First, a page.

Welcome back to the next episode in what seems to be turning out to be a series of posts on my experience of using my first Windows 8 tablet – a Lenovo ThinkPad 2.
The last post took a look at some of the software applications that Lenovo has provided for their tablet, and I’ll continue that look in this post. I ended that post somewhat abruptly when I discovered how awful Lenovo’s tutorial on Windows 8 was. Not only was it shockingly poor, but it is also built for the Desktop version of Internet Explorer. One might expect that a Windows 8 tutorial would take advantage of the Modern UI of Windows 8. Clearly Lenovo don’t think so.
To see how it should be done, I think it’s instructive to take a look at HP’s tutorial for Windows 8. It is fully a Modern UI App – no forcing the hapless user to open the Desktop web browser here. This tutorial, while it was originally designed by HP for use on their Windows 8 systems, is now freely available in the Windows Store for download and installation onto any Windows 8 system:
If you’re new to Windows 8, it’s worth taking a look at this tutorial.
OK, now onwards with the contents of Lenovo’s Companion App:
Ah, QuickLaunch turns out to be yet another Start Button replacement tool. I really don’t understand the attraction of these. I want to learn how to ride my bike, not go through life with training wheels clamped to it.
Next up is the trial version of Norton Internet Security that Lenovo installed on my ThinkPad. One of the first things I did was to uninstall it, and to revert to Microsoft’s Windows Defender, which is built into Windows 8. It’s sufficient protection, in my opinion.
Then we have a couple of adverts for two of Lenovo’s own utilities: Settings and QuickSnip. I’ll deal with them later.
Lenovo Blogs opens a scrolling view of links to Lenovo’s corporate blogs. Clicking on a link will open the blog post inside the Companion App, rather than switching to the web browser, which is a nice touch. E.g. the “8 Cool Things About The ThinkPad Tablet 2” post shown here:
Needless to say, the blogs are primarily a marketing tool, and present a rosy picture. I couldn’t help but comment on the above blog post to correct some of the rosiness.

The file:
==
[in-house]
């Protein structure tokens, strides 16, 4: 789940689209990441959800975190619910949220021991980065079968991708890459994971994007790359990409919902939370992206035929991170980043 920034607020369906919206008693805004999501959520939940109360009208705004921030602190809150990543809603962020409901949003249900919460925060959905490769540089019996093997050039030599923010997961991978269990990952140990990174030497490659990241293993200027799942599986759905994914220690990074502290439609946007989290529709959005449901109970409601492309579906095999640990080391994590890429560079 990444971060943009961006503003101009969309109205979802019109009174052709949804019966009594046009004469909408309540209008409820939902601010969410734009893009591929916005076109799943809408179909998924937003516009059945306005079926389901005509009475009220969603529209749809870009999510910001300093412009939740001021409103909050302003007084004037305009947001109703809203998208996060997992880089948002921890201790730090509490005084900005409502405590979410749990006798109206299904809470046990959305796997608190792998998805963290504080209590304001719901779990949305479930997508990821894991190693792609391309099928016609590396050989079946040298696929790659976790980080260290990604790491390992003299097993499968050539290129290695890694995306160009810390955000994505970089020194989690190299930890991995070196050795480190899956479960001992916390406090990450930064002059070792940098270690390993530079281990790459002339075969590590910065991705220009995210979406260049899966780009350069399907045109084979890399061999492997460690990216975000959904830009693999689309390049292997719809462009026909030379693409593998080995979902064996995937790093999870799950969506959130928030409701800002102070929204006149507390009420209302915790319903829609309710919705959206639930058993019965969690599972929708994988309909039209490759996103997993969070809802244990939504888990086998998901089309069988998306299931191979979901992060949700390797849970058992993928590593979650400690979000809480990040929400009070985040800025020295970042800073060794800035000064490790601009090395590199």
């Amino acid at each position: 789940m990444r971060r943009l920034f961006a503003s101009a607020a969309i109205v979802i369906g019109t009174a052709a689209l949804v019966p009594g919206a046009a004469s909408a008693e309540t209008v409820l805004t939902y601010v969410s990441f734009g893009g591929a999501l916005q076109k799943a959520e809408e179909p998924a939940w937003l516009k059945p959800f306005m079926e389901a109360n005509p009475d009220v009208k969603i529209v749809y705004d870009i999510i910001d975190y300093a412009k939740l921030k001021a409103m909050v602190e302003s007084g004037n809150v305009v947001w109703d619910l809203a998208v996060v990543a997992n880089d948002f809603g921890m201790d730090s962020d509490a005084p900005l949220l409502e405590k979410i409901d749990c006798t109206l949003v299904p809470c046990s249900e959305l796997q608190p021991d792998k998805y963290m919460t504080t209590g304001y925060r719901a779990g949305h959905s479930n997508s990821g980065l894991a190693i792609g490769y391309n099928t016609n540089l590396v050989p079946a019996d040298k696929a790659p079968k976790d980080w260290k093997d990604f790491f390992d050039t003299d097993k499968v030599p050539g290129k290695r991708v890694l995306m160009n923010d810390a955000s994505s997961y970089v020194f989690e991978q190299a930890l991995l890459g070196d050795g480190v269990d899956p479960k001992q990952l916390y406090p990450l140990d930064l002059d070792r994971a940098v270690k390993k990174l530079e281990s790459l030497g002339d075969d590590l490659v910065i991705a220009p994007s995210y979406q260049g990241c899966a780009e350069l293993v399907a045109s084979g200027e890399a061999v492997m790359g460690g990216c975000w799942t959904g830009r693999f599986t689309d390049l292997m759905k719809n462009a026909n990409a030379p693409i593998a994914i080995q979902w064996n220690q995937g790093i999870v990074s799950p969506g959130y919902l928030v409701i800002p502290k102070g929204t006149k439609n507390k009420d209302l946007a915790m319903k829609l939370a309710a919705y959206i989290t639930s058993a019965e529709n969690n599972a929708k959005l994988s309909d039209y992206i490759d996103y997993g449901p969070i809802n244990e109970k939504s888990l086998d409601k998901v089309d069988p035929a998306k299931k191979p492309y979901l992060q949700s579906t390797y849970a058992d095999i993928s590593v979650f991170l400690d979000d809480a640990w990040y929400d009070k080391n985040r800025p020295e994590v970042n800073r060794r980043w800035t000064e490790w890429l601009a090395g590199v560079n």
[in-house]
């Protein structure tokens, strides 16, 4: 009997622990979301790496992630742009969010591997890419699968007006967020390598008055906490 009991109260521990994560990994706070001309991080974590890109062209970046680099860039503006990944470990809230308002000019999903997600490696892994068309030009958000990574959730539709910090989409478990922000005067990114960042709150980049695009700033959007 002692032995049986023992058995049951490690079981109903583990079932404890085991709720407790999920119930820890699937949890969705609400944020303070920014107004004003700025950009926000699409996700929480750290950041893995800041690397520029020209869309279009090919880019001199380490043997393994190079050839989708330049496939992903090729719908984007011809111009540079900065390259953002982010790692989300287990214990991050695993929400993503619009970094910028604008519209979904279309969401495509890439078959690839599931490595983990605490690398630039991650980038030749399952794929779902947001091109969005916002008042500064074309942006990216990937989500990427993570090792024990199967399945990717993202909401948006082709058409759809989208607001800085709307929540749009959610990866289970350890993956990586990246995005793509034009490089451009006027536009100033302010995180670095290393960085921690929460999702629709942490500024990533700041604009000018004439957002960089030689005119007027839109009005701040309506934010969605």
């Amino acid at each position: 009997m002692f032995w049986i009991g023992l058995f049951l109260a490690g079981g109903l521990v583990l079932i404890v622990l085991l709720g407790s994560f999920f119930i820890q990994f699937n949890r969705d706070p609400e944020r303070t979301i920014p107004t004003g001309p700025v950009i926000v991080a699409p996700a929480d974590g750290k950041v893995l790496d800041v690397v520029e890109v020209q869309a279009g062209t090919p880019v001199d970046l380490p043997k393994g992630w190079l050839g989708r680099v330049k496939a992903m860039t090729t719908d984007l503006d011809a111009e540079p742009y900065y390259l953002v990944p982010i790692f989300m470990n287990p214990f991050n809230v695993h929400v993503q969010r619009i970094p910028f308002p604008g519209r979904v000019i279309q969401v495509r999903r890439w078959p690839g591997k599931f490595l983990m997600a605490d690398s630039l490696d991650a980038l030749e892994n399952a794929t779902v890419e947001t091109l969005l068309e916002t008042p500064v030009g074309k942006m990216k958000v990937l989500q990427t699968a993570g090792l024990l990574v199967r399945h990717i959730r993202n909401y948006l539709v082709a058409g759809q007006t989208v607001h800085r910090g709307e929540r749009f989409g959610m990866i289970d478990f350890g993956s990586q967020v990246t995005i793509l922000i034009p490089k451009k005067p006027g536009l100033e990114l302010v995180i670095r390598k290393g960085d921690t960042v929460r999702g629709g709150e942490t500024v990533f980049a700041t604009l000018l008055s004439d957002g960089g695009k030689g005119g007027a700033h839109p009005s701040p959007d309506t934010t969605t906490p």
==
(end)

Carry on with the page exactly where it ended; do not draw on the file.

The links to the Lenovo channels on YouTube and Twitter are further examples of marketing. Once again, these channels are displayed within the Companion App itself, rather than shelling out to a separate instance of the web browser. I suspect the same thing is supposed to happen for the Accessories tile, but all I got was a blank page and a plaintive message that there was “No matched content for this system”. There is in fact an online Lenovo shop in the Netherlands, so I suspect that once again the developers of the Companion App assume that we all live in the US of A.
And as I said in my last post, I have no interest in signing up for Lenovo’s Cloud Storage – I am already a satisfied SkyDrive user.
To summarise, the Companion App strikes me as primarily a Marketing tool from Lenovo. I think it can be uninstalled without any second thoughts. Right, that about wraps it up for the Companion App, now let’s take a look at the Settings App.
The Settings App is a bit strange on my system. I’m not sure whether it’s working as it is supposed to. If I look at the Settings App in the Windows Store, I see this:
It shows a screenshot of the Settings App that contains five major sections:
- Mobile Hotspots (for internet sharing)
- Location Awareness
Yet, when I open up the Settings App on my ThinkPad, this is what I see:
That is, just three:
- Location Awareness
Yet, I have two cameras in the ThinkPad. Why aren’t the settings for these shown here? ‘Tis a puzzlement.
(Update 26 February 2013: Lenovo has just released a new version of the Settings App, and there is now an entry for the Camera Settings. They’ve also said that they are working on the Mobile Settings entry for the ThinkPad Tablet 2, so this should arrive at some point)